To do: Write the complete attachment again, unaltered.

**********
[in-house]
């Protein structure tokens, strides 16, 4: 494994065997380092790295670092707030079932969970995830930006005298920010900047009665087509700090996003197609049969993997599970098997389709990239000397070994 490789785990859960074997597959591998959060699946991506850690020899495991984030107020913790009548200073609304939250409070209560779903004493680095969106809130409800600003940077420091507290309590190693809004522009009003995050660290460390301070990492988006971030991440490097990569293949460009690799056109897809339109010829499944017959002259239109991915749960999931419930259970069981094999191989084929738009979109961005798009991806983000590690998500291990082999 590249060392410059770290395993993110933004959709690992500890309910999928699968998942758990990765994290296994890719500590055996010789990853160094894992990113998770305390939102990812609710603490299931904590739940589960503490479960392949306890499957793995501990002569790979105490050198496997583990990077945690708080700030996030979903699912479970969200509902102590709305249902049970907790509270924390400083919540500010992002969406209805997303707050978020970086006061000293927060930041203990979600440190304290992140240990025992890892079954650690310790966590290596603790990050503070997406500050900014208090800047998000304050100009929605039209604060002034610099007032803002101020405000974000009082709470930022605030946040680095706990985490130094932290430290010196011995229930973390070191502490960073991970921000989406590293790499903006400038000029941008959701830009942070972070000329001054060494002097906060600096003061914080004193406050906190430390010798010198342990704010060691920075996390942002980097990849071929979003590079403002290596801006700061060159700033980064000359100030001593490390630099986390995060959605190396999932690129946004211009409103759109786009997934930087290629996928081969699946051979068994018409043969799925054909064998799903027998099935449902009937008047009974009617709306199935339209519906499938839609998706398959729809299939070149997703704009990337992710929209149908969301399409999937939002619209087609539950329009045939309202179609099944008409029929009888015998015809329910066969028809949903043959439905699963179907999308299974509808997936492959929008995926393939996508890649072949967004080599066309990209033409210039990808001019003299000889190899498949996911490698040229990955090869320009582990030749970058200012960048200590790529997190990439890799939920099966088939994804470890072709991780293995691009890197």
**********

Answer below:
[in-house]
């Protein structure tokens, strides 16, 4: 494994065997380092790295670092707030079932969970995830930006005298920010900047009665087509700090996003197609049969993997599970098997389709990239000397070994 490789785990859960074997597959591998959060699946991506850690020899495991984030107020913790009548200073609304939250409070209560779903004493680095969106809130409800600003940077420091507290309590190693809004522009009003995050660290460390301070990492988006971030991440490097990569293949460009690799056109897809339109010829499944017959002259239109991915749960999931419930259970069981094999191989084929738009979109961005798009991806983000590690998500291990082999 590249060392410059770290395993993110933004959709690992500890309910999928699968998942758990990765994290296994890719500590055996010789990853160094894992990113998770305390939102990812609710603490299931904590739940589960503490479960392949306890499957793995501990002569790979105490050198496997583990990077945690708080700030996030979903699912479970969200509902102590709305249902049970907790509270924390400083919540500010992002969406209805997303707050978020970086006061000293927060930041203990979600440190304290992140240990025992890892079954650690310790966590290596603790990050503070997406500050900014208090800047998000304050100009929605039209604060002034610099007032803002101020405000974000009082709470930022605030946040680095706990985490130094932290430290010196011995229930973390070191502490960073991970921000989406590293790499903006400038000029941008959701830009942070972070000329001054060494002097906060600096003061914080004193406050906190430390010798010198342990704010060691920075996390942002980097990849071929979003590079403002290596801006700061060159700033980064000359100030001593490390630099986390995060959605190396999932690129946004211009409103759109786009997934930087290629996928081969699946051979068994018409043969799925054909064998799903027998099935449902009937008047009974009617709306199935339209519906499938839609998706398959729809299939070149997703704009990337992710929209149908969301399409999937939002619209087609539950329009045939309202179609099944008409029929009888015998015809329910066969028809949903043959439905699963179907999308299974509808997936492959929008995926393939996508890649072949967004080599066309990209033409210039990808001019003299000889190899498949996911490698040229990955090869320009582990030749970058200012960048200590790529997190990439890799939920099966088939994804470890072709991780293995691009890197």